In 2021, Facebook announced that they were changing their name to Meta, and that they were going to “help the metaverse come to life. With this, a whole new spectrum of grifting was born, and now people want to make money in the metaverse.
Let’s be clear. The metaverse doesn’t exist. You can’t make money in the metaverse (yet) because it’s not a thing.
People talk about it on YouTube, podcasts, and blogs because it’s a question people are asking, but everything you read is basically clickbait or a shill for some company/token they are invested in.
To start, I want to cover the basics how influencers are twisting words and changing definitions to confuse content consumers. Let’s cover what the “metaverse” actually is, versus what people think it is.
The Metaverse We Were Promised VS What We Were Given
The metaverse is supposed to be an immersive experience into a digital world. Since the metaverse doesn’t actually exist (the name originates from a science fiction book called Snow Crash), what the metaverse actually will be, depends on who you’re asking.
In the original book, technology is so advanced that the experience is basically like real life. There are more things you can do, since it’s digital, but there are still “rules to the road” so to speak, so it’s not complete and total chaos. People hop in an out of the metaverse through phone booth-like stations, and you have different levels of experiences based on your wealth, e.g. a rich person may have equipment that allows them to touch and feel things, or have a high quality avatar, while a poor person may just have a black-and-white basic avatar and have limited movement capabilities.
Based on the original descriptions in the book, our current technology cannot create “the metaverse”. Even the best VR experience is kind of a cool gimmick at best, but certainly not immersive and life-like. It’s certainly not an expansive world. It’s a video game.
What “The Metaverse” In 2022 Actually Is
The Metaverse in 2022 is actually just a bunch of companies running sandbox games trying to position themselves as “the best metaverse”.
For example, there’s this stupid-ass game called Decentraland, which, so-far, can probably claim to be the most well-known metaverse game. It’s basically a free and open world where you can walk around and interact with objects in the world, as well as buy and sell things.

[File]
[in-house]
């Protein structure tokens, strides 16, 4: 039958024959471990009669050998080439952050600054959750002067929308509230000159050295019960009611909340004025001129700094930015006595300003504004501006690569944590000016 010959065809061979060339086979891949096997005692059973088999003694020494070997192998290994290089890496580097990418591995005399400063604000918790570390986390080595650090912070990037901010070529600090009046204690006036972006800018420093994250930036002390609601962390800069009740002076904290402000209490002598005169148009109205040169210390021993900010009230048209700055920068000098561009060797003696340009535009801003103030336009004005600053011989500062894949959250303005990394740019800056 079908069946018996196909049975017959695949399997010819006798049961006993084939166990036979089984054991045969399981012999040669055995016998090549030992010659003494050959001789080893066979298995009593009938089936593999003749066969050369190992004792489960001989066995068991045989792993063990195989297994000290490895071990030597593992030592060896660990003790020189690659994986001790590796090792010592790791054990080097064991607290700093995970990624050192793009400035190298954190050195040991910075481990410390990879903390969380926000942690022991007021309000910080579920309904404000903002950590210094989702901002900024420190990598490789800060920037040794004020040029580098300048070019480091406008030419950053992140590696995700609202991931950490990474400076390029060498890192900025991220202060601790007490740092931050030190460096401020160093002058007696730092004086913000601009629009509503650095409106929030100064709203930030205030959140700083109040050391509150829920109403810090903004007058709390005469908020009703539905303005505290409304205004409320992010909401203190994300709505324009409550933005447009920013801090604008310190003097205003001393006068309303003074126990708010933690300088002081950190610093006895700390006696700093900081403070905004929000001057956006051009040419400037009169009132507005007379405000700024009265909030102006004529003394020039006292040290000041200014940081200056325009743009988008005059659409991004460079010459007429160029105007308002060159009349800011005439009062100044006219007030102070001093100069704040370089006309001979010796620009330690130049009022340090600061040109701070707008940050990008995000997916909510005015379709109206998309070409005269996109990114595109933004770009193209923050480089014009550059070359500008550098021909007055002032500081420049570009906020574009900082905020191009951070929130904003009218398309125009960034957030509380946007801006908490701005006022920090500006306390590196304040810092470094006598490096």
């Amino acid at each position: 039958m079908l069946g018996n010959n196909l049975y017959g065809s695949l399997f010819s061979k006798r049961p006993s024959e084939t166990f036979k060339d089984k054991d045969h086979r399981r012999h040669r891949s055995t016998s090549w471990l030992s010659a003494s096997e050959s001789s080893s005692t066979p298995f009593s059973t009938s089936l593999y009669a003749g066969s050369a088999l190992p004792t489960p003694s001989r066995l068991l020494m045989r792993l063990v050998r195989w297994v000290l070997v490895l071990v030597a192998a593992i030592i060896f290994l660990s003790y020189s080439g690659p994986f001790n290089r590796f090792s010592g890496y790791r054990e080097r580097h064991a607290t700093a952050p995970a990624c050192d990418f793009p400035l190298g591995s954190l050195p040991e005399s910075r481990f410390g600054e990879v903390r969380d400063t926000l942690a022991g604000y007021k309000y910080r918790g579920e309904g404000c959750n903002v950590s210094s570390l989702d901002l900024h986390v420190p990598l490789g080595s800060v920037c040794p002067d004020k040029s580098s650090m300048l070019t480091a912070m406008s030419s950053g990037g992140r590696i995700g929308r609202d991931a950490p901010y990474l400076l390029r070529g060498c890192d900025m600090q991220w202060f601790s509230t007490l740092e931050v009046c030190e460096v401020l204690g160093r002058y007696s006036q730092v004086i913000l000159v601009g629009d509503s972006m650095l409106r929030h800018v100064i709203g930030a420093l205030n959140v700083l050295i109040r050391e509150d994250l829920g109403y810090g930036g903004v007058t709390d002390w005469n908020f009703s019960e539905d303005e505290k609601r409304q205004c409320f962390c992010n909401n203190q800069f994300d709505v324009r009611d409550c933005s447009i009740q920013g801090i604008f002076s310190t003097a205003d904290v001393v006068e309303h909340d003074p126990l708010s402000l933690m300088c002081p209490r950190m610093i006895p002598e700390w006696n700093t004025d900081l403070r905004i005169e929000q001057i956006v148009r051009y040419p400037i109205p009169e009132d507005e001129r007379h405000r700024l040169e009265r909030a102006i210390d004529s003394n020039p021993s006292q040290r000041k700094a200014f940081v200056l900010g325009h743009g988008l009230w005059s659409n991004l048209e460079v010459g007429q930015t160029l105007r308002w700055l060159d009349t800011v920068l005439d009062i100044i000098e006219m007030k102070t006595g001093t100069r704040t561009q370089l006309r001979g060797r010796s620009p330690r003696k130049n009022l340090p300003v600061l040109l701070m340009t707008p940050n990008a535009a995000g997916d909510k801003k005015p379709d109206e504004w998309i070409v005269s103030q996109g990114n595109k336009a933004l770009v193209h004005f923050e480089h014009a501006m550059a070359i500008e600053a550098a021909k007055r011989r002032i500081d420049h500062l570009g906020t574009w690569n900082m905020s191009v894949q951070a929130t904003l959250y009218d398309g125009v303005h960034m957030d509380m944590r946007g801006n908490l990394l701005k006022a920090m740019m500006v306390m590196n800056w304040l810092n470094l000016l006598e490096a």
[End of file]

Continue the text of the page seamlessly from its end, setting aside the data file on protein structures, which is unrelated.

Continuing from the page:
The trouble is – it’s not VR. It’s a computer game.
They built it on Ethereum, so it’s on “the blockchain”, adding to the list of stupid buzzwords they can use to advertise it, but essentially, this is just a computer game. There are lots of open world “sandbox” computer games that allow you to roam around, build things, and engage in limited digital economy.
No Man’s Sky uses an algorithm to create literally infinite potential planets you can explore and develop. You fight against the dangers of space, alien creatures, and other players. You can build your own space fleet, set up a base and develop resources on a planet. Sounds like the metaverse, right?
Even a basic children’s game like Minecraft allows for building structures, interacting with other players online, and customizing your game experience within an “online world”… kind of like the metaverse!
Why are these games not called metaverse games?
Because they are legitimate companies building games for people who want to play fun games.
In my opinion, right now, companies marketing their products as metaverse products are simply trying to capitalize on the hype.
Below is a hilarious response on Twitter to someone trying claim that a “rave” happening in the metaverse. In reality, it was just a multiplayer video game with some music playing.
Don’t get me wrong – technology has come a long way since the video games of the 70’s. This isn’t pong anymore. This isn’t Mario Brothers. You can create an avatar and interact with people live, across the world, via the internet. These are a new kind of communities emerging on online platforms. Where they go in the next 50 or 100 years is anybodies guess.
As of right now, metaverse games are nothing new. Second Life started in 2003 and had a million users by 2013. You could even buy and sell stuff using in-game credits, and make money in the marketplace. I remember my friends in high school telling me how their brother bought a detachable penis in the game. The game is still around, and still has people who play on a regular basis.
Guess what. It wasn’t built on a blockchain. It wasn’t marketed as a metaverse. It’s just a multiplayer online game. The freedom is a cool concept, and the social implications of interacting with other players in an online world is certainly interesting, but let’s be honest. It’s not the metaverse.
Contrast the video above of Second Life with the video below of Cornucopias, which is marketed as a metaverse game. Can you spot the difference? Spoiler: There is none. Except that Second Life is a function game with a players, and Cornucopias is just a concept.
So now that you now the metaverse is not real, can you still make money with products and services that market themselves as such? Yes. Probably.
Nobody owns the right to develop an immersive gaming experience, and people are already talking about “which metaverse” you should invest your time into. There will likely be multiple companies in the coming years who try to capitalize on this concept, and maybe one will catch on. Maybe using the term “Virtual Reality” will fade, and people will start calling it Metaverse instead. Who knows. It’s just marketing.
However, where people are spending money, there’s always a chance to make money.
While I don’t see a ton of opportunity to make money within the actual “world” of the metaverse, I do see plenty of opportunities to make money as part of the ecosystem.
3 Ways To Make Money In The “Metaverse”
1. Buying & Selling Gear
Most metaverse ecosystems have their own in-game token, which can be used to buy and sell things as part of the metaverse economy. The “dream” is to be able to create a business in the metaverse, which will get you real money in the real world.